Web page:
- Use hand signals to get help. One or two arms waving overhead is a sign that you need assistance. Touching your fist to your head is a sign to lifeguards that you are O.K.
- Learning to bodysurf will increase your confidence in the water in case you do lose your surfboard and get caught in a current.
Other potential surf hazards
- Underwater rocks
- Marine life (more below)
- Beachgoers such as swimmers, other surfers, or stand-up paddlers
- Piers, jetties, or other man-made structures
Always ask locals about potential hazards as they can be hard to spot at first glance. One simple way to avoid hazards is to simply keep away from rocks, other surfers, swimmers, and structures. Choose sandy beaches where surfers can easily spread out.
Wildlife threats while surfing
Many people ask me, “but aren’t you scared of sharks?” This fear of what is swimming underneath is a common one. (Truth be told, I think of crocodiles more than sharks).
Even advanced and professional surfers have to be aware of dangerous wildlife, as there are a few types of wildlife that can pose a very real risk to surfers and beach-goers.
- Sharks get a lot of attention in the news which is why they’re on the forefront of our imaginations. It’s always best to ask locals at your home beach if there are regional shark threats since they frequent some beaches more than others (Australia making the top of the list). But, in the last 400 years in Costa Rica, there have been only 12 shark attacks (6 of which were fatal). Here, shark attacks are extremely rare.
- Crocodiles live in the tropics and are mostly fresh-water species (they live in rivers) but are also known to frequent some beaches. Crocodile attacks are rare but not unheard of. It’s best to surf and swim away from river mouths, estuaries, and mangroves. If you want to cross a river to get to a surf spot on the other side, do not paddle accross. Many surf spots have boats that will ferry you to the other side.
- Stingrays can be found on many beaches worldwide as they feed on the ocean floor, and will actually sting when stepped on. It’s best to “shuffle” your feet along the ocean ground instead of taking big steps since the vibrations created by your feet will scare them away. Stingray stings are painful but treatment is easy (a bucket of hot, salty water reduces the pain and stops the venom from spreading).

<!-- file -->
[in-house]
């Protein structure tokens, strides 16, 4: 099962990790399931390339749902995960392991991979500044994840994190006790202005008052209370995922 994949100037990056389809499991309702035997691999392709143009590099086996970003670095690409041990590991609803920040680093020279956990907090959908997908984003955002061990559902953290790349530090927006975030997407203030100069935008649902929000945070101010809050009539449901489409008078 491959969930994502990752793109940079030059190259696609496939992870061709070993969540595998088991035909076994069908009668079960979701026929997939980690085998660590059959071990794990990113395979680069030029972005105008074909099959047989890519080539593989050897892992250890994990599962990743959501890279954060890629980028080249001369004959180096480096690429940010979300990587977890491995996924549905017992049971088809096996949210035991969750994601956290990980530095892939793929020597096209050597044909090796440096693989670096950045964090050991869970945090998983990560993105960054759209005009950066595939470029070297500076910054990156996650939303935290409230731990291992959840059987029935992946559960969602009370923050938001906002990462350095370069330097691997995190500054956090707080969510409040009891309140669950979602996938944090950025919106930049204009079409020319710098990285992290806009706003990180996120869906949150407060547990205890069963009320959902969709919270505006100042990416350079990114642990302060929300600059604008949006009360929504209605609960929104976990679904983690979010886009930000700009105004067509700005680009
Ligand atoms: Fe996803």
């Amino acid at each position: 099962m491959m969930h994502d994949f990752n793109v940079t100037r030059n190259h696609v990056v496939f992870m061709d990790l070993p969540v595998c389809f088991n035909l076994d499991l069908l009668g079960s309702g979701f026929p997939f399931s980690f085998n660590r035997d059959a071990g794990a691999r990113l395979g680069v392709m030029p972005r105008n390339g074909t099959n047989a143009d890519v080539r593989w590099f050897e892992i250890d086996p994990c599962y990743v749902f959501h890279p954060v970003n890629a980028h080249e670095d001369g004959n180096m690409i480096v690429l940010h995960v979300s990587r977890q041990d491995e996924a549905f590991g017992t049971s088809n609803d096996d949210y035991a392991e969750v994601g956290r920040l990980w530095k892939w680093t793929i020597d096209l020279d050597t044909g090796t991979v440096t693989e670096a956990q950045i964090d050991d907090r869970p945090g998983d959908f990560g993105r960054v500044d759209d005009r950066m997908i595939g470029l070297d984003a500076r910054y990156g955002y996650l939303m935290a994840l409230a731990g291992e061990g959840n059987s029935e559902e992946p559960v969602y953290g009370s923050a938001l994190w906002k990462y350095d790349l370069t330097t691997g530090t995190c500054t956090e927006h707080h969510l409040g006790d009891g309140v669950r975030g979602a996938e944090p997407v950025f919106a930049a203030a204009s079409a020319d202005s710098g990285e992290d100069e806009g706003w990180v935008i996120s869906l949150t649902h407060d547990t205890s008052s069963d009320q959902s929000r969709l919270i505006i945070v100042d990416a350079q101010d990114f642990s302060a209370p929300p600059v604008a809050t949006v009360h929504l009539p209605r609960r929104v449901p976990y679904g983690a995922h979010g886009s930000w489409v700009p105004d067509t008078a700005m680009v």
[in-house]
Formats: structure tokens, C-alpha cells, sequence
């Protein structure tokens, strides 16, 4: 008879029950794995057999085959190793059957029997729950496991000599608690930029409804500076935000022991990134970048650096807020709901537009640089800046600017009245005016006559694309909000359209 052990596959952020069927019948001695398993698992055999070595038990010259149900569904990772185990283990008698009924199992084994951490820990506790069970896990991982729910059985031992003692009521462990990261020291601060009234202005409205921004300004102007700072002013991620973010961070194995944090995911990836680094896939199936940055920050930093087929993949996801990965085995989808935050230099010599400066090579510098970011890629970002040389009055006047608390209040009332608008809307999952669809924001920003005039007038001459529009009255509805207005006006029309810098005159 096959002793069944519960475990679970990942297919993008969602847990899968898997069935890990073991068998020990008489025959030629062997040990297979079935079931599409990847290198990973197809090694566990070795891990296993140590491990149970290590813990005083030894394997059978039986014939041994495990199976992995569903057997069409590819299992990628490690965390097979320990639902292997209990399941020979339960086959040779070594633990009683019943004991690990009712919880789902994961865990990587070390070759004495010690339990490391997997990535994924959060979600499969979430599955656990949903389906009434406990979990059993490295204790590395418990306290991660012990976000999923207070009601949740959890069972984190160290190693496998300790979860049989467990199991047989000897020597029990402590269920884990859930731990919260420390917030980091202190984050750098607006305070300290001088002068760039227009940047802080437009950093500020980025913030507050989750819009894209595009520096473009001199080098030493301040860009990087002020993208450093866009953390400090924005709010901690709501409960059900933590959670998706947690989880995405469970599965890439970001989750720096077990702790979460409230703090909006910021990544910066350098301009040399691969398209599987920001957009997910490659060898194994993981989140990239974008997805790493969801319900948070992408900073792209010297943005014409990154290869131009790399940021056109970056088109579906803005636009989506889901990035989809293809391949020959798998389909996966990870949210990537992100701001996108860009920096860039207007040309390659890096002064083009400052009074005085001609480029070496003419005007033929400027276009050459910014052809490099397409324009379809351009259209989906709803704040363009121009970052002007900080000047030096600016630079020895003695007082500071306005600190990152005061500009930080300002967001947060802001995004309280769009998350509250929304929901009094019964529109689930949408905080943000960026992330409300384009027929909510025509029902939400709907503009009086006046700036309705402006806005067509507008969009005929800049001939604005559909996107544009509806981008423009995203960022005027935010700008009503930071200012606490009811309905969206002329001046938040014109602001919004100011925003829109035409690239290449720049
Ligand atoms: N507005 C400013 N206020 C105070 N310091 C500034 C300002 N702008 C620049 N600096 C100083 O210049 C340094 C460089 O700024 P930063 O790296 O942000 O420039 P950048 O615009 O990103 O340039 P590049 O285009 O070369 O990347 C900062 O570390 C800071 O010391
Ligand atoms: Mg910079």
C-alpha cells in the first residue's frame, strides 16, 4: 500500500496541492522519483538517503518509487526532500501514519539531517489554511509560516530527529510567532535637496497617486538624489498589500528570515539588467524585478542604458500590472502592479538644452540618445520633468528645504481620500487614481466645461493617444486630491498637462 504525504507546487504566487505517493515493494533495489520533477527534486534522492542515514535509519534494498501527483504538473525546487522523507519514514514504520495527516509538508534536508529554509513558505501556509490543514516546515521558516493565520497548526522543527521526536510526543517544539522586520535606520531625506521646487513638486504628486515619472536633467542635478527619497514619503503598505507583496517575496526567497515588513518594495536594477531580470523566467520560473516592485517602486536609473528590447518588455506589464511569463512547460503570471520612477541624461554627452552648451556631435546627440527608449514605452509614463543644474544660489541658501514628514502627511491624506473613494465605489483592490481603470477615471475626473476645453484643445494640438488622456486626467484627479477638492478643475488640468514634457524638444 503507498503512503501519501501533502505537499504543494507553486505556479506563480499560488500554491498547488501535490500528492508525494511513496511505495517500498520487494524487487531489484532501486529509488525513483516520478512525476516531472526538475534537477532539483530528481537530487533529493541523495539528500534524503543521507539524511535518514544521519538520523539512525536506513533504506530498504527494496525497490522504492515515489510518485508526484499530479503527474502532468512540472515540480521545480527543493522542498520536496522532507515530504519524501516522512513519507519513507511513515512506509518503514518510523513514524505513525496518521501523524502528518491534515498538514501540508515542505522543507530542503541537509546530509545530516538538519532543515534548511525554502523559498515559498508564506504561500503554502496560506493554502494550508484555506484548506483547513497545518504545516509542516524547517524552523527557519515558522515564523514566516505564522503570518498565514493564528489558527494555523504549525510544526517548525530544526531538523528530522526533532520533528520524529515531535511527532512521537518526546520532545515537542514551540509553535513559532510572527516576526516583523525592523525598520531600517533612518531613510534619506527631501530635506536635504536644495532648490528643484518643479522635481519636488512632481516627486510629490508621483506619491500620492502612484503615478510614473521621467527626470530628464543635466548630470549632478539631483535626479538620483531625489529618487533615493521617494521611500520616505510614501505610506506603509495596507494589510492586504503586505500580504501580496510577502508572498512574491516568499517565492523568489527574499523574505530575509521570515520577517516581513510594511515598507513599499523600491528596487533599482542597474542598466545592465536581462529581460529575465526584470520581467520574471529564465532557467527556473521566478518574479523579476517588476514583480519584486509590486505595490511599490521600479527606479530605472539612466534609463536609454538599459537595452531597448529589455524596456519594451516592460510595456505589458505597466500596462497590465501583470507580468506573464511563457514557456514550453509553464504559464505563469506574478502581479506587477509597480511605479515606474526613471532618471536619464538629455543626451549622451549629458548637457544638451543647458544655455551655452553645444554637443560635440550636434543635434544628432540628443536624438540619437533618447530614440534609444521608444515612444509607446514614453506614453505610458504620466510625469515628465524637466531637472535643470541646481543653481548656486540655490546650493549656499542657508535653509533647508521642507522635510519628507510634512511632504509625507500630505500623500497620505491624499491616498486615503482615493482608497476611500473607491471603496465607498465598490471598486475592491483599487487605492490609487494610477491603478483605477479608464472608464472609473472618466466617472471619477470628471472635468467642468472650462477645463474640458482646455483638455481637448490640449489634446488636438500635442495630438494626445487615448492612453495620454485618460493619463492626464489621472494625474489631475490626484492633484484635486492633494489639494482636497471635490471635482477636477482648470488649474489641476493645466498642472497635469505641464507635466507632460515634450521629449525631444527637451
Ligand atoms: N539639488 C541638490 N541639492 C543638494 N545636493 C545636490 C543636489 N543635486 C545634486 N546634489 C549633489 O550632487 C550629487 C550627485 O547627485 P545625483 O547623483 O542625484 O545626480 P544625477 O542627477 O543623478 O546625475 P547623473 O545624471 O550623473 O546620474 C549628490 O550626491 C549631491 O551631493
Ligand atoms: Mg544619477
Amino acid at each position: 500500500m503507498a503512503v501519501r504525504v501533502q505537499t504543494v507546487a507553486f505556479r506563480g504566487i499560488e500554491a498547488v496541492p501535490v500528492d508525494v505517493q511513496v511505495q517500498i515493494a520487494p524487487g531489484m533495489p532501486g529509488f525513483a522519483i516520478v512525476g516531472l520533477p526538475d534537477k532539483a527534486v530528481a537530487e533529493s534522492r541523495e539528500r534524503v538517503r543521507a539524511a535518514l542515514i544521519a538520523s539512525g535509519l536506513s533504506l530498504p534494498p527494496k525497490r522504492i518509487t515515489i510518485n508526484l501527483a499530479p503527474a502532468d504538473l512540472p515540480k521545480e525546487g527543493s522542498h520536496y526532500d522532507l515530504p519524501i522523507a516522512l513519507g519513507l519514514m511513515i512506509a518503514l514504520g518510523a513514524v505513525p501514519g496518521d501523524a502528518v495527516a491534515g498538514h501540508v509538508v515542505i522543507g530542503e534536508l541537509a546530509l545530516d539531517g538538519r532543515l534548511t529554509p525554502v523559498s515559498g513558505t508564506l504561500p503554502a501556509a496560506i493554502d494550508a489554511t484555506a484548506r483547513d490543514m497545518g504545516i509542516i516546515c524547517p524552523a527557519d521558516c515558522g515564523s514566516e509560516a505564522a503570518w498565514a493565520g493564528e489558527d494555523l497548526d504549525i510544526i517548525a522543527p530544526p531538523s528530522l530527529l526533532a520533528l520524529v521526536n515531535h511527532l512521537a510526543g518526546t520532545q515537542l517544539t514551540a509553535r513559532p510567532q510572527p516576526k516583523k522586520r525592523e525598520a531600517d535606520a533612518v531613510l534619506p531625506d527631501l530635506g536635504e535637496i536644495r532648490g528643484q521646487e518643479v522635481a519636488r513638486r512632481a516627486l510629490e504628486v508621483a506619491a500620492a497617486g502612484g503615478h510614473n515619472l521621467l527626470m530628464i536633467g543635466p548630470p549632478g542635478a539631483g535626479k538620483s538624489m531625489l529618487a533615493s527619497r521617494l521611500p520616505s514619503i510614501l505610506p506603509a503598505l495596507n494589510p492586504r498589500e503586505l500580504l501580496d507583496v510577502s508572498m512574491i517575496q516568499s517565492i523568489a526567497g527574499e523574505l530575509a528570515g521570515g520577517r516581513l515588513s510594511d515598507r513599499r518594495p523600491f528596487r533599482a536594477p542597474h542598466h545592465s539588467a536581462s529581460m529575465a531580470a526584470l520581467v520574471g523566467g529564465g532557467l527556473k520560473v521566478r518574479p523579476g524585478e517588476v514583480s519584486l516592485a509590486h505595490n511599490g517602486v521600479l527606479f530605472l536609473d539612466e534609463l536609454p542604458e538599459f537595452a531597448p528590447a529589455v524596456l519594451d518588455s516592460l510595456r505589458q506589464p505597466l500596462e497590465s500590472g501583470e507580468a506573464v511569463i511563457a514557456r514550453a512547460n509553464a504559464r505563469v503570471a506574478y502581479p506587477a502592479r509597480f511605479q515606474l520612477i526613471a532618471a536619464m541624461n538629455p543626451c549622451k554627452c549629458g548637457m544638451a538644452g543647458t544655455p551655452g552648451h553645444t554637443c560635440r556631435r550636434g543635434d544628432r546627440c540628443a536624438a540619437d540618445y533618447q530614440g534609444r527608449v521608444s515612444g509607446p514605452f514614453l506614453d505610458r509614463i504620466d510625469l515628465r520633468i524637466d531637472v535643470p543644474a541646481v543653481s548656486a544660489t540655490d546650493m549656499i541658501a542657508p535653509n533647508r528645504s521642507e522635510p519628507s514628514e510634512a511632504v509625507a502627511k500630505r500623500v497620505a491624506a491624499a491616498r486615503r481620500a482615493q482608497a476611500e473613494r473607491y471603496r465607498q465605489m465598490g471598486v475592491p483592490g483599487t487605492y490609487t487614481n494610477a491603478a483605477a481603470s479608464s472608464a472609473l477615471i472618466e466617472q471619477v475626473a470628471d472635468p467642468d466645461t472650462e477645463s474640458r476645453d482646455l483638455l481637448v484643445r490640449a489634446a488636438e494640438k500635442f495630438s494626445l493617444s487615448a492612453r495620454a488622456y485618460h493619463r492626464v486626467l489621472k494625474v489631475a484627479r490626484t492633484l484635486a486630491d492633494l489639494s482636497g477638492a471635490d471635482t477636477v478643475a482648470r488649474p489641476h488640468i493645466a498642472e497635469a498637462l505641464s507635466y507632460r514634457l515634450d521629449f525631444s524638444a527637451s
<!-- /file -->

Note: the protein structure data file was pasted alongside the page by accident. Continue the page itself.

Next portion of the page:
Common surf injuries and tips to avoid them
Like any “extreme sport,” injuries will be common if you do not know how to be preventative. Never fear, we have some helpful hints to share to stay safe.
- Bruising can occur from getting the leash wrapped around your leg or arm. Never grab your board by the leash, or wrap it around your hand in any way. If the caught leash is wrapped around your leg, make sure you remove it before trying to catch a wave.
- Sprained ankles and wrists can occur from riding the wave into shallow water and falling. It’s important to stop the board in a controlled way and get off the board before the water is less than knee-deep.
- Hitting your head on the board can happen when you rush up and out of the water to get air after a wipeout. When the board sits on the surface of the ocean it becomes “glued” down due to surface tension. Always cover your head by putting your hands between the board and your head as you come to the surface to avoid any unnecessary “bonkings.”
Skills and knowledge to stay safe while surfing
Is surfing scary? It can be! But, despite those previously mentioned dangers, with a little know-how and perhaps the right surf instructors (wink wink), we can minimize them.
Here we will discuss the safety tips and skills needed to make surfing less dangerous for beginners.
It’s important to remember that surfing is an activity that benefits from some level of physical fitness. Similar to any other sport, such as training for a triathlon, surfers, and swimmers alike can start by swimming short distances, and then slowly build their skills over time.
I recommend starting your surf journey by complimenting your time in the water with physical activity at home.
Physical and mental skills
- Physical fitness: There are many surf-inspired fitness routines you can do even while landlocked. Improving mobility will decrease any tweaking of the body.
- Swimming ability: Floating on your back and treading water are invaluable swimming skills and can be practiced in any pool.
- Mental fortitude: Yoga is a perfect activity to focus the mind and strengthen your determination when things get difficult. Surfing and yoga go so well together in fact, it’s precisely the reason we at Bodhi Surf + Yoga have built our signature vacation package to include an equal amount of each activity.
- Breathwork: Meditation or deep breathing techniques also go a long way when we need to hold our breath in the ocean. You can start each day with 10 deep breaths. Count to 5 on the inhale, and 5 on the exhale. This will also calm the mind.